I am very proud of my students, and I’m lucky to have such an engaged and engaging group to work alongside. I’m not sure that every teacher would say that they thoroughly look forward to their upcoming classes—but I do, because it’s never quiet; it’s never untimely or peripheral to current events; it never lacks in debate or informed dialogue. I hope you’ll consider joining in on our journey by providing your constructive thoughts on the students’ efforts and encouraging them with their projects by commenting directly on their blogs and associated Twitter and social media sites. These have been risky endeavours for the students, but it’s also opened up spaces for them to push their expertise further—to create, to do, to care. I’ve been at the American Anthropological Association conference in Chicago this week where Maria Vesperi (professor and editor at Anthropology Now) said it nicely: to produce for public audiences is how you learn–you write to let go. It’s in this release, then, that real knowledge-making happens.

You can access our aggregate site here:

http://visualmedia-archaeology2013.blogspot.com/

Ingold, T. (2011) Being Alive: Essays on Movement, Knowledge and Description. London: Routledge.

Newbury, D. (2011) Making arguments with images: Visual scholarship and academic publishing. In Margolis, E., & Pauwels, L. (Eds.) SAGE Handbook of Visual Research Methods, 651-664. London: Sage.

Seeing, Thinking, Doing: Visualisation as Archaeological Research, Call for Papers, TAG USA

Just a very quick post to advertise the session that the wonderful Cat Cooper and I are organising at the Theoretical Archaeology Group USA conference in Chicago – 9 – 11 May 2013. The Call for Papers is below. We hope you’ll consider contributing to it or forwarding details to your interested colleagues.

Screenshot of TAG USA 2013 conference homepage. Hope you can join us!
Screenshot of TAG USA 2013 conference homepage. Hope you can join us!

We are in the unique situation of being able to stream the session through 4 sites: from Chicago itself, from the University of Victoria (Canada), from the University of Southampton (UK), and from the University of York (UK); so there are various intercontinental options for where to join the session. This means we welcome papers from anyone who is interested in participating remotely from one of these sites.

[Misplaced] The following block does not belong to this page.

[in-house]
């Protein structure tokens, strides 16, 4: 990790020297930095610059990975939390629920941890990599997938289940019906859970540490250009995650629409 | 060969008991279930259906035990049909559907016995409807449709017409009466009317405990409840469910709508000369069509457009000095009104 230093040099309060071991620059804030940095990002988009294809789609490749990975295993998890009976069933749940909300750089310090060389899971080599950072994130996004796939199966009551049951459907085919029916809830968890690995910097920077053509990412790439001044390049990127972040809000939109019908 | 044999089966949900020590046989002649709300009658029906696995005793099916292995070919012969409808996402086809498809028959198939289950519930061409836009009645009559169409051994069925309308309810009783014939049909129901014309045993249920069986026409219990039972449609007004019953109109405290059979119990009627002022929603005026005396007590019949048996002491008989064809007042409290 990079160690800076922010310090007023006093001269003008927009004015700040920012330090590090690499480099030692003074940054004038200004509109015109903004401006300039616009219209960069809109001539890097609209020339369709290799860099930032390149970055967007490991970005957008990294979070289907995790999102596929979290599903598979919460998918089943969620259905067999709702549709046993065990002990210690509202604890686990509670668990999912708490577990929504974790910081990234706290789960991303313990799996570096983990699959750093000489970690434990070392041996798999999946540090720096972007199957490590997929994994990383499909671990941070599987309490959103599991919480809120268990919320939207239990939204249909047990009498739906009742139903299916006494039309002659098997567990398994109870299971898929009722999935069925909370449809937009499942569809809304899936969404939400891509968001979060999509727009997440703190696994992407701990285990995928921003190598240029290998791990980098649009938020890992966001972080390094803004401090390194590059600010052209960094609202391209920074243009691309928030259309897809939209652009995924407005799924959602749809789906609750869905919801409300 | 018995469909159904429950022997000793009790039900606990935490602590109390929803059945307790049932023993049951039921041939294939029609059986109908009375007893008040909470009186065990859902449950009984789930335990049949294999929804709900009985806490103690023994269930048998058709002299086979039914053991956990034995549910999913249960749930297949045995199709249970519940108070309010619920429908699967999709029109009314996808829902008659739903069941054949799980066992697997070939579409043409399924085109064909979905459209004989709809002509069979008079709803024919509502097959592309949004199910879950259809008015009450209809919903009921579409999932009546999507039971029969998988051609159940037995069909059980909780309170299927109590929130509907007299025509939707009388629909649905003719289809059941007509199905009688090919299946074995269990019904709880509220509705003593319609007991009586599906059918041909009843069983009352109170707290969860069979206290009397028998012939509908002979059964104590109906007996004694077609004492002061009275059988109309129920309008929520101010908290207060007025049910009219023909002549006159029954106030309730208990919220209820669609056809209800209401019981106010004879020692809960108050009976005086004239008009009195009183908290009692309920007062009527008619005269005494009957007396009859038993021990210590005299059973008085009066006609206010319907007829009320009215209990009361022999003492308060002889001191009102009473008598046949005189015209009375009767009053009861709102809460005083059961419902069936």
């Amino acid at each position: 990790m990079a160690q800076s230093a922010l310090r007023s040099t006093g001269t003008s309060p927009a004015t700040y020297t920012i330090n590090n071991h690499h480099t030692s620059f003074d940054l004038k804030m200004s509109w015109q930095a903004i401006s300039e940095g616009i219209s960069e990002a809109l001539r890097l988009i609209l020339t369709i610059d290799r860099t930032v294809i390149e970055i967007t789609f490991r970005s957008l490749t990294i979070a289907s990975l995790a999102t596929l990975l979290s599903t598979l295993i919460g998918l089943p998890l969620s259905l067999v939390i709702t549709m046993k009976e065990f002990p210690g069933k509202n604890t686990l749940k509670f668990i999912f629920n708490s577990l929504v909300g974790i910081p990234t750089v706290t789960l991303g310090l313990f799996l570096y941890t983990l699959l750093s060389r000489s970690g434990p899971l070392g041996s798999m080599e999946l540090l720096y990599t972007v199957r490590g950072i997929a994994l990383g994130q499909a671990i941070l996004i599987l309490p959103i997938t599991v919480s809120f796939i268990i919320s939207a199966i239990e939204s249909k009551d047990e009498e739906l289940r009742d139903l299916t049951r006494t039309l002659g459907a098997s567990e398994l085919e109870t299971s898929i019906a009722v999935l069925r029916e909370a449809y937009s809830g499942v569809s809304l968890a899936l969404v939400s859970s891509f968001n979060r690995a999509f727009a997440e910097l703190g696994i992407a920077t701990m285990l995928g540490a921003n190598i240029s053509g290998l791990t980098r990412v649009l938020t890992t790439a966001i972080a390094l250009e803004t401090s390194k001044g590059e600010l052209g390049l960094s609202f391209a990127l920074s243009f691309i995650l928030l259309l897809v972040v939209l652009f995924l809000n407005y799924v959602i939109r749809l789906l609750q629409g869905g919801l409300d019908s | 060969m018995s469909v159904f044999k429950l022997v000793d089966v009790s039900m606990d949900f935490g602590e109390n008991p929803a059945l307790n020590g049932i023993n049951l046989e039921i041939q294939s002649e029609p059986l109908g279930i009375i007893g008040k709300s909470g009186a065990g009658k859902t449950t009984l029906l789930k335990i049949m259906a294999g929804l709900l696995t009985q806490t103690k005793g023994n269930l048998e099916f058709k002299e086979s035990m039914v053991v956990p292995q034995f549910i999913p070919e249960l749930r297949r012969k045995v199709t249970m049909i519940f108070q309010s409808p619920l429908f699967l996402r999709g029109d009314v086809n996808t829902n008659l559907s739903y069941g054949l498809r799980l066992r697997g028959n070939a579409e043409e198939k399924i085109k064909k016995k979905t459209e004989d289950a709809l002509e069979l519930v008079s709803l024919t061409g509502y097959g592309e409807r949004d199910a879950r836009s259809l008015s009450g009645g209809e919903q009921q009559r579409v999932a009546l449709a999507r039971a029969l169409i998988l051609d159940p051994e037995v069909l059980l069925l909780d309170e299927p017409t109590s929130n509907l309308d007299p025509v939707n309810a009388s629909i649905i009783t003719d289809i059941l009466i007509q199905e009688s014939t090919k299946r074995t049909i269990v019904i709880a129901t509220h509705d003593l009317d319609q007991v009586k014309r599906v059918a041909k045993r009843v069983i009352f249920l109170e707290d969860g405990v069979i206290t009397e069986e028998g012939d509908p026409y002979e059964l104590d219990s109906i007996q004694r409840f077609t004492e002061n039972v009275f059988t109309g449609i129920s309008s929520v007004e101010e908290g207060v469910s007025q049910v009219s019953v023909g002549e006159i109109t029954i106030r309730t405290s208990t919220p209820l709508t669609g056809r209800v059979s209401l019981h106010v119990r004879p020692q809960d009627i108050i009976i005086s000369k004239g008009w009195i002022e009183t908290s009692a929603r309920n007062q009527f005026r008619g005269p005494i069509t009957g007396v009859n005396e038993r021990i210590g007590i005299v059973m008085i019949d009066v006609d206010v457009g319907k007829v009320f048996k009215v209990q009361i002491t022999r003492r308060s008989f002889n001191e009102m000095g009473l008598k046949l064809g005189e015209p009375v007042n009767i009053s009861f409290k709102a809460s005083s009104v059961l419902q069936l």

Deadline for submission of abstracts to Cat & myself is 1 March 2013. Don’t hesitate to contact us with queries.

Seeing, Thinking, Doing: Visualisation as Archaeological Research
Research tends to begin with a series of observations on a site, object, monument or related space as it stands in the present, and leads to the construction of narratives which aim to craft a dialogue between that experience of the real today and the experience of the real in the recent and distant past. Visualisation is a critical methodology in such narrative creation—extending far beyond mere presentation of results into the actual constitution of data and the working and reworking of archaeological ideas. It is a key player, then, in the process of mediating the real. The visual tools we use (both new and old), their interactions with our ways of seeing, and the relationships between these interactions and our experiences on-the-ground — with collaborators, spaces, and other sensory engagements — affect how we do archaeology and conceive of the past. In other words, visual practices are intimately connected to different ways of thinking, and such connections can be (and have long been) exploited to productive effect.

This session seeks to explore such ideas via a session linked across two continents, broadcast online in the form of a series of ten minute papers followed by roundtable discussion. The discussion will be accessible to participants in Chicago, Victoria (Canada), and in the UK at both the University of York and University of Southampton. We welcome short papers introducing different methods of visualisation (including illustration, photography, survey, creative media or computer graphics) or different modes of collaborating visually. Our intention is to nurture a discussion around how vision and imaging impact upon archaeological knowledge creation, shaping our research and the future of our practice.

Many thanks for your interest and attention!